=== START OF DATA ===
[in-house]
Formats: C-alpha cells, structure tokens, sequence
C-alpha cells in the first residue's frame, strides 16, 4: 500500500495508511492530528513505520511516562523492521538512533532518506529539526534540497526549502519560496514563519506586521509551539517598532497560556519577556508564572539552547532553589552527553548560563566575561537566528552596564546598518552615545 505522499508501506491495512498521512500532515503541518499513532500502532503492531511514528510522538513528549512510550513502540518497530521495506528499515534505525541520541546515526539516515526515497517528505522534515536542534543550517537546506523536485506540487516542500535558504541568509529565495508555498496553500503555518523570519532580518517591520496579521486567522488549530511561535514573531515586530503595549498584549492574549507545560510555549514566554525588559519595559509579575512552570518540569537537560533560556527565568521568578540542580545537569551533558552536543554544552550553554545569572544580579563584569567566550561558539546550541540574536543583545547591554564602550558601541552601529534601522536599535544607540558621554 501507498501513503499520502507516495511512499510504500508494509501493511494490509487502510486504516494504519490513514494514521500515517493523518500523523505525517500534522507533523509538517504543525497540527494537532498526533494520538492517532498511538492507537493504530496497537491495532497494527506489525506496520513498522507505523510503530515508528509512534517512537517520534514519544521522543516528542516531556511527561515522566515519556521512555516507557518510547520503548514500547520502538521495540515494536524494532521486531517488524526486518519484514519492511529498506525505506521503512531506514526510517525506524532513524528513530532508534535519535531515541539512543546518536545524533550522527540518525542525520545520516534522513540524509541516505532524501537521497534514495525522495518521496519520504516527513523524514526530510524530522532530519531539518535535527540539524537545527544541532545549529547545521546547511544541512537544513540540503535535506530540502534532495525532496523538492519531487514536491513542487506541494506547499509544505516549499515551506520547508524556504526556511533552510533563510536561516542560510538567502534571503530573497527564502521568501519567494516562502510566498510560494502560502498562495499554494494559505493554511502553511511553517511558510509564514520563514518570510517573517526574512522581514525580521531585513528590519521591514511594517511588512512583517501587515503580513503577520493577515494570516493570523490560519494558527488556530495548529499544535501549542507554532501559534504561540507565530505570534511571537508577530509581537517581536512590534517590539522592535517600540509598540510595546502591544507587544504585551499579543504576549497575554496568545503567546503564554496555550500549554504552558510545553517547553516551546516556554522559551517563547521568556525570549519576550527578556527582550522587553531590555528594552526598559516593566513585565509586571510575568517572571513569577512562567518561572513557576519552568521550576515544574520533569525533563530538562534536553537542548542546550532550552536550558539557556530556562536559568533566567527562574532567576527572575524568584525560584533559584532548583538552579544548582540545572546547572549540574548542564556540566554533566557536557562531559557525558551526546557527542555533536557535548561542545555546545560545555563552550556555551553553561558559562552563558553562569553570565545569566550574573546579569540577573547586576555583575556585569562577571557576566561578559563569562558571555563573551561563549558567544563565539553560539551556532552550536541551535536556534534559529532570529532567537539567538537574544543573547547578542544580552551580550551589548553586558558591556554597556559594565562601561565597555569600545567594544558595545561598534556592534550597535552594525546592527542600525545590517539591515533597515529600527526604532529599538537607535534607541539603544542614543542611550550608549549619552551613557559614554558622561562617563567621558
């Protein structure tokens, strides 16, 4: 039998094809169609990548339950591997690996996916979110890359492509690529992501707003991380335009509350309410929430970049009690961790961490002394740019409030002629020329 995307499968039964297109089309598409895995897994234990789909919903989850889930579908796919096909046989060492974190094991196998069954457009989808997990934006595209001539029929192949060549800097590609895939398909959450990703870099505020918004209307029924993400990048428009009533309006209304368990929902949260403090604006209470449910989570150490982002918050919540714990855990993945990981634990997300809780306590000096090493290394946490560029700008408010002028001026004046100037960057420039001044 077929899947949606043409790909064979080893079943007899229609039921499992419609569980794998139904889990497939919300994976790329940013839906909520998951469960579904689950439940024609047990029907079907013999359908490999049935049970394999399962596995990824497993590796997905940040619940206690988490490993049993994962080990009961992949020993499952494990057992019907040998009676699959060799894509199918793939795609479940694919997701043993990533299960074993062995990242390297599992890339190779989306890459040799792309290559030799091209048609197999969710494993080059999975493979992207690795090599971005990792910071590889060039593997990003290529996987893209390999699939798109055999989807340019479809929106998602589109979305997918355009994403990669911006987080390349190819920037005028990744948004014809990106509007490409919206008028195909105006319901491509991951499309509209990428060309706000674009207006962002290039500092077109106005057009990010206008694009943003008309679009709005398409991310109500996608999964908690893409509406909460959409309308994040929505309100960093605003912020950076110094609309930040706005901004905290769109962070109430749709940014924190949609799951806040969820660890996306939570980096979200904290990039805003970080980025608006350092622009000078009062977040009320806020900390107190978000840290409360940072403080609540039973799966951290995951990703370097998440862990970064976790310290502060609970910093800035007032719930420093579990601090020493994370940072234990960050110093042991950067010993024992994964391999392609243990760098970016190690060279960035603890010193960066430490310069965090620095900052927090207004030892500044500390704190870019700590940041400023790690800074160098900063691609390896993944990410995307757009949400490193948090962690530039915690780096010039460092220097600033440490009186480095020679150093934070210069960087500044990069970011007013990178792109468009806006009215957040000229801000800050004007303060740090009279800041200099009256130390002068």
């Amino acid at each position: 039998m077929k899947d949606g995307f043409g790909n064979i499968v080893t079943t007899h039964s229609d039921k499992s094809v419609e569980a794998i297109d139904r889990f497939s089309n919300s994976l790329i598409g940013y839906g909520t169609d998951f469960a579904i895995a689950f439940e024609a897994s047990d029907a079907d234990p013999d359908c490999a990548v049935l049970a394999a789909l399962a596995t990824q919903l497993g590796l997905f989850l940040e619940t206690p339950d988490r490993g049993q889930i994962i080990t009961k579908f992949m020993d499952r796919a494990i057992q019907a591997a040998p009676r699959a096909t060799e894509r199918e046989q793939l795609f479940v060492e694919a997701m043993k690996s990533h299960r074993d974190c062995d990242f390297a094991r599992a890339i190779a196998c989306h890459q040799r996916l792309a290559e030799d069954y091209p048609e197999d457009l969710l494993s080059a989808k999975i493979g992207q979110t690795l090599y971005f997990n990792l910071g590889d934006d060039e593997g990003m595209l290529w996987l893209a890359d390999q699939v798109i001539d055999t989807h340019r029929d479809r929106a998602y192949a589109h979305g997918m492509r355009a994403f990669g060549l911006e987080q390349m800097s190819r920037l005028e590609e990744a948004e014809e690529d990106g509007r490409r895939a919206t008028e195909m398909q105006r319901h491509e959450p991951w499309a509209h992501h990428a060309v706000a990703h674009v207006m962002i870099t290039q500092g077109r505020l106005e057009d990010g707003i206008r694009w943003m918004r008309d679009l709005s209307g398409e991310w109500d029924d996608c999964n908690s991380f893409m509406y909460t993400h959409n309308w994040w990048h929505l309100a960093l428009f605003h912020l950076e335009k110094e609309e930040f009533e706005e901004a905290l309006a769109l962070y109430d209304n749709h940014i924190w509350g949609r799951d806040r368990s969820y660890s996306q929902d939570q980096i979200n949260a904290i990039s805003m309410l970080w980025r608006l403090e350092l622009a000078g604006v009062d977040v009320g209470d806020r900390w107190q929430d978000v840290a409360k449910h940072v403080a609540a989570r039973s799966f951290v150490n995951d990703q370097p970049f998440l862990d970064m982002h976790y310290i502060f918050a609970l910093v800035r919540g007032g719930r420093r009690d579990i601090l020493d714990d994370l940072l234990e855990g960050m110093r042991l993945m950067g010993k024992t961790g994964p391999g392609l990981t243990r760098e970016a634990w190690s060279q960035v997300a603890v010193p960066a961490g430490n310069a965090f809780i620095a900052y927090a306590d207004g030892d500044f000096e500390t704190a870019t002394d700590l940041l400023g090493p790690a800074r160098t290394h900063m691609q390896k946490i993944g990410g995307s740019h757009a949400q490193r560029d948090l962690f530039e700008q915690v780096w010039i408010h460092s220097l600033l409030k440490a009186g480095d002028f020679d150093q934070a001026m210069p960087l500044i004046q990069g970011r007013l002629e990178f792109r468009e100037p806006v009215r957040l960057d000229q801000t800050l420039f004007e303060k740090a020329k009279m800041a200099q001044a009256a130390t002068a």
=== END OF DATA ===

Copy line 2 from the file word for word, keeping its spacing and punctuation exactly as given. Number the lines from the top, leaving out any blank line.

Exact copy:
Formats: C-alpha cells, structure tokens, sequence